Top Tips For Starting A Loft Conversion

Once the plans have been completed you then have to send them into the council to make sure they are in line with the correct building code standards. Someone from the council may also schedule an on-site inspection once building work starts. This, of course, is in your best interest because when it comes to selling the property, later on, you’ll be able to show the prospective buyer that everything has been done properly.

Being able to show that a building has had a full inspection will make it that much easier to sell in the future as buyers will be reassured in knowing that the property is structurally sound.

Loft conversions almost always fall under permitted development but there are minor exceptions to this rule. If the property is a listed building then you will need to contact your local planning authority and apply for planning permission. If your property sits within a conservation area, again you will need to go through the full planning application process.

Also, it’s worth noting that if you live in a maisonette planning permission must be sought as well, simply because anything you do can significantly affect the other party in the overall property.

But let us assume that the project you are planning can be done under permitted development and you have already been through the process of contacting an architect.

What is the next step?

Everyone believes that this is the best time to start getting quotes and to be fair there is nothing wrong with this but if you want an accurate quote and you want everybody to be quoting for the same thing it’s more advisable to approach potential builders once you have had the plans made.

The reasons for this are three-fold. For starters, it can take up to eight weeks to have your plans passed by the council, so by the time you’ve got permission to go ahead with the project it could be over be two months since the last quote. People also have the best intentions of starting work as soon as possible but end up having to deal with other issues which put further delays on the project getting underway.

These two problems make the quotes useless because they end up being out of date due to the changing running costs of many builders. For example, the price of materials can alter significantly from one month to the next. New building regulations requiring builders to follow certain practices can equally affect the price.

The third problem is when you think that your ideas are fine and you don’t see any issues. But you soon realise differently after the architect has cast his educated eye over the project and taken into account all the building regulations you must abide by. Once that’s all done you may end up with a plan which is different to the one you initially got a quote for and again this makes the quote null and void.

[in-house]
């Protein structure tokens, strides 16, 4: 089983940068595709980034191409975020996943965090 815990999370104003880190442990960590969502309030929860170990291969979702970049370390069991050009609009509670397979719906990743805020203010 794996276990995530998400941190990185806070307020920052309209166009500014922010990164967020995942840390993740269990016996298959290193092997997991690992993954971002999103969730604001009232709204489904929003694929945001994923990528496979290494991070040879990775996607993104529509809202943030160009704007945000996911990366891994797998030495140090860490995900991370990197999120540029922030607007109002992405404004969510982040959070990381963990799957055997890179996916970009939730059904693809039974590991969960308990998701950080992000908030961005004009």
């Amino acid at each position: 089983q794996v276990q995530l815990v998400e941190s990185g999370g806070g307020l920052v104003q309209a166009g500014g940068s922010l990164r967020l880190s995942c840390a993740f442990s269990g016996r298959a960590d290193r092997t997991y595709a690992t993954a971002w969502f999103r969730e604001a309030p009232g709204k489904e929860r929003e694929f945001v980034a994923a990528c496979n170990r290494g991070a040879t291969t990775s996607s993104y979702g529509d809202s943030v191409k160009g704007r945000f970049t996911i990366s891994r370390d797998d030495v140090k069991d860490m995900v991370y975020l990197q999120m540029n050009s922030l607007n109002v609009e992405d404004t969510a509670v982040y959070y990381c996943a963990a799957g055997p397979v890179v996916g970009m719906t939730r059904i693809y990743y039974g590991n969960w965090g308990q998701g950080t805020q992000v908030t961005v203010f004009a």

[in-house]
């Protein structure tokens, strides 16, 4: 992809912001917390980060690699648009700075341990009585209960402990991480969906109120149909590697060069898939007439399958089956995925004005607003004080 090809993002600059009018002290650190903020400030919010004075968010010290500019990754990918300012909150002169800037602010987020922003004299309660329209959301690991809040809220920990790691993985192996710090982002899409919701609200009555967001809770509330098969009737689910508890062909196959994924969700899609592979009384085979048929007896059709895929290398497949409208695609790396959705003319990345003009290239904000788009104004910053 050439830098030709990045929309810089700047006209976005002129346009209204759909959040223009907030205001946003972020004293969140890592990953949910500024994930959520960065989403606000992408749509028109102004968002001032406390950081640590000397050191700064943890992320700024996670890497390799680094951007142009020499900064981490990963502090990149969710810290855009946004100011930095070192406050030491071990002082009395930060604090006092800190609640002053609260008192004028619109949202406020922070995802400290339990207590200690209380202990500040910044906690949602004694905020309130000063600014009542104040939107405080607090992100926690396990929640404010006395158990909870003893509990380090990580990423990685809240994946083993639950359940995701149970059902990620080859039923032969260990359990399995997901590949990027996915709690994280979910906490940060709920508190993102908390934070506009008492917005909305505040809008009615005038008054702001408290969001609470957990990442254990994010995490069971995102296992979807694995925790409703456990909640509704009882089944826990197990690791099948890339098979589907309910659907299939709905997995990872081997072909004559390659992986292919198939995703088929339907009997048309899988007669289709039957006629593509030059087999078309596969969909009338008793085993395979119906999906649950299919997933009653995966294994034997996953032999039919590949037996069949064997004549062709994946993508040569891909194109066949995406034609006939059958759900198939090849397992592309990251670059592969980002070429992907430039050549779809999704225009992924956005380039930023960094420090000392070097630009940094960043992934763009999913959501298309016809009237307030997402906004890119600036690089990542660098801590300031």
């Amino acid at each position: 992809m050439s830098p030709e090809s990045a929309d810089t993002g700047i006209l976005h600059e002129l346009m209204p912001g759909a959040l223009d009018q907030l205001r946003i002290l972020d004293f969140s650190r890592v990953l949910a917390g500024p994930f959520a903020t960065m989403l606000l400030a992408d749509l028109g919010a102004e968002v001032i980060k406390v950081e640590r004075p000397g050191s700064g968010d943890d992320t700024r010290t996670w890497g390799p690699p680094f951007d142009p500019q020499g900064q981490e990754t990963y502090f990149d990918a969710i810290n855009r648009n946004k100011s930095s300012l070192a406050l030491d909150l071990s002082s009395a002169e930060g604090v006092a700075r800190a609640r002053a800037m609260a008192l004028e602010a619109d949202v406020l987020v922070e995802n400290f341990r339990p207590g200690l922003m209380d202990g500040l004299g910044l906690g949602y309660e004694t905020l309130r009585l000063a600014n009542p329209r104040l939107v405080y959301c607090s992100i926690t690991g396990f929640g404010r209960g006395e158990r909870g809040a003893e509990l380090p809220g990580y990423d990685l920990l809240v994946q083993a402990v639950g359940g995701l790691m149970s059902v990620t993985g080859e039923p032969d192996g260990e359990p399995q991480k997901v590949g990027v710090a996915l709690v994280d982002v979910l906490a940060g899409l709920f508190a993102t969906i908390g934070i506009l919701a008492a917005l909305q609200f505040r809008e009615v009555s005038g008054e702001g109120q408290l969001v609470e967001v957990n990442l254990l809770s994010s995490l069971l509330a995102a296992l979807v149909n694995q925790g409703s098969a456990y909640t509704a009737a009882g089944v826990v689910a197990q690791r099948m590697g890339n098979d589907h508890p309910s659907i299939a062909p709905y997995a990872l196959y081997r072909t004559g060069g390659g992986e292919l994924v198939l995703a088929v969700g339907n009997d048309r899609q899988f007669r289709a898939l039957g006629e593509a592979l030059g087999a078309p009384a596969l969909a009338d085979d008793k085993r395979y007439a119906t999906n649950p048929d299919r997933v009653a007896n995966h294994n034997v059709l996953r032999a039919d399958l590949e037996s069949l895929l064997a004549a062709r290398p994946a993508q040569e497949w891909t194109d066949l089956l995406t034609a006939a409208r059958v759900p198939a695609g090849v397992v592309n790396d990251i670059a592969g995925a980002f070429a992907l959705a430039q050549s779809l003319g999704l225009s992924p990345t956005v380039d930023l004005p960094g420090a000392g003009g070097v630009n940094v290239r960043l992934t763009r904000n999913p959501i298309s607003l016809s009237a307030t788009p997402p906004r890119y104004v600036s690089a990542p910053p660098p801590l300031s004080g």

You should also be aware that taking on a project such as a loft conversion or a kitchen extension carries with it some possible short-term headaches to consider.

You have to think about how long the project is going to take from start to finish. It’s all well and good brushing off the fact that it will take 10 to 12 weeks to complete but having workmen moving things around and causing a general mess can get rather frustrating.

When the builders leave the house at the end of the day will they tidy up as much as possible or just leave tools and equipment scattered around?

What happens if something goes wrong along the way and ends up costing more than was originally estimated for?

What if the process lasts twenty weeks instead of ten. How much aggravation will you have in your life if that happens?
These points are often overlooked because people only have the result in mind and don’t stop to think about these issues.

Now assuming you have taken all this on board and have gone through the correct process of getting the plans completed first, how do you then choose the right builder?

Are you going to make the decision based solely on price? Or are you going to make this decision based on the quality of work?

Price is always a contributing factor and people often make the mistake of just picking the lowest quote to save money, but at what cost. A lot of the time a lower price comes with some downsides like the ones mentioned so just keep this in mind. The quality of work isn’t just about the construction itself but the overall experience.

To give you an example take the services of two separate airlines. One airline offers a no-frills service with no luxuries whatsoever but at rock bottom prices while the second airline costs a lot more but with it, you get lots of little extras.

A lot of people choose the first airline based solely on price and are willing to put up with minimal service and any unforeseen problems. On the other hand, many always pick the second airline even though it may cost twice as much, for the simple fact that they love the overall added service they get.

So the choice is yours but if I was living in say, north London and picked out a series of qualified builders for loft conversions North London, I would certainly make sure to factor in not just their examples of recent high-quality work but also how organized they are, what their policies are with problems that pop up mid-way through a project and other aspects which contribute to the overall experience.

Just do some research and plan before you go getting any quotes and by doing so you’ll be in a much better position to assess which builder to go for and ask the questions that matter.